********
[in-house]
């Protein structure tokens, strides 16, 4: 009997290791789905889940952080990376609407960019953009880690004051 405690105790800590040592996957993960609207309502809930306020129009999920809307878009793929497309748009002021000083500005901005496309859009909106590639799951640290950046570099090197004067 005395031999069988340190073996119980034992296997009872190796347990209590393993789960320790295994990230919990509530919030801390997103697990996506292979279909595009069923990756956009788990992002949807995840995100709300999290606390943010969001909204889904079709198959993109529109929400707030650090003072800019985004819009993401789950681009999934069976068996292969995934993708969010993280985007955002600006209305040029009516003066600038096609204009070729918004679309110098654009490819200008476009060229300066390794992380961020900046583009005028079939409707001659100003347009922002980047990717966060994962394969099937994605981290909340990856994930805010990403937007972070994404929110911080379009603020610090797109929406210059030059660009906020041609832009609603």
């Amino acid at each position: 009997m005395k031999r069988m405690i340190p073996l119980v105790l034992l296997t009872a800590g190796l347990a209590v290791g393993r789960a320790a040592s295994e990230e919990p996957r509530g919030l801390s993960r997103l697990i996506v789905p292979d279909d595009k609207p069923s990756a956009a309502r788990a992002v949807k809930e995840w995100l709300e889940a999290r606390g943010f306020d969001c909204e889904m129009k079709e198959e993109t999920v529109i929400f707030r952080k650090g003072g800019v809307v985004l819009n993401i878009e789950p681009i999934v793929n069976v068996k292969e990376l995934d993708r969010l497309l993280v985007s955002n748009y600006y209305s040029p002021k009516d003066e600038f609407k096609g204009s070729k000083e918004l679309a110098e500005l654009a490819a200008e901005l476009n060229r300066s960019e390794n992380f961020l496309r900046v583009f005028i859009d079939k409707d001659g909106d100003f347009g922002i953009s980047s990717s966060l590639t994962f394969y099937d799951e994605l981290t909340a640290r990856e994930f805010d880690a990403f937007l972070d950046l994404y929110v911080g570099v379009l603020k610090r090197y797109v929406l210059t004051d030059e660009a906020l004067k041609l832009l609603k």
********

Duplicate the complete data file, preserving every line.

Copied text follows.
[in-house]
């Protein structure tokens, strides 16, 4: 009997290791789905889940952080990376609407960019953009880690004051 405690105790800590040592996957993960609207309502809930306020129009999920809307878009793929497309748009002021000083500005901005496309859009909106590639799951640290950046570099090197004067 005395031999069988340190073996119980034992296997009872190796347990209590393993789960320790295994990230919990509530919030801390997103697990996506292979279909595009069923990756956009788990992002949807995840995100709300999290606390943010969001909204889904079709198959993109529109929400707030650090003072800019985004819009993401789950681009999934069976068996292969995934993708969010993280985007955002600006209305040029009516003066600038096609204009070729918004679309110098654009490819200008476009060229300066390794992380961020900046583009005028079939409707001659100003347009922002980047990717966060994962394969099937994605981290909340990856994930805010990403937007972070994404929110911080379009603020610090797109929406210059030059660009906020041609832009609603």
């Amino acid at each position: 009997m005395k031999r069988m405690i340190p073996l119980v105790l034992l296997t009872a800590g190796l347990a209590v290791g393993r789960a320790a040592s295994e990230e919990p996957r509530g919030l801390s993960r997103l697990i996506v789905p292979d279909d595009k609207p069923s990756a956009a309502r788990a992002v949807k809930e995840w995100l709300e889940a999290r606390g943010f306020d969001c909204e889904m129009k079709e198959e993109t999920v529109i929400f707030r952080k650090g003072g800019v809307v985004l819009n993401i878009e789950p681009i999934v793929n069976v068996k292969e990376l995934d993708r969010l497309l993280v985007s955002n748009y600006y209305s040029p002021k009516d003066e600038f609407k096609g204009s070729k000083e918004l679309a110098e500005l654009a490819a200008e901005l476009n060229r300066s960019e390794n992380f961020l496309r900046v583009f005028i859009d079939k409707d001659g909106d100003f347009g922002i953009s980047s990717s966060l590639t994962f394969y099937d799951e994605l981290t909340a640290r990856e994930f805010d880690a990403f937007l972070d950046l994404y929110v911080g570099v379009l603020k610090r090197y797109v929406l210059t004051d030059e660009a906020l004067k041609l832009l609603k």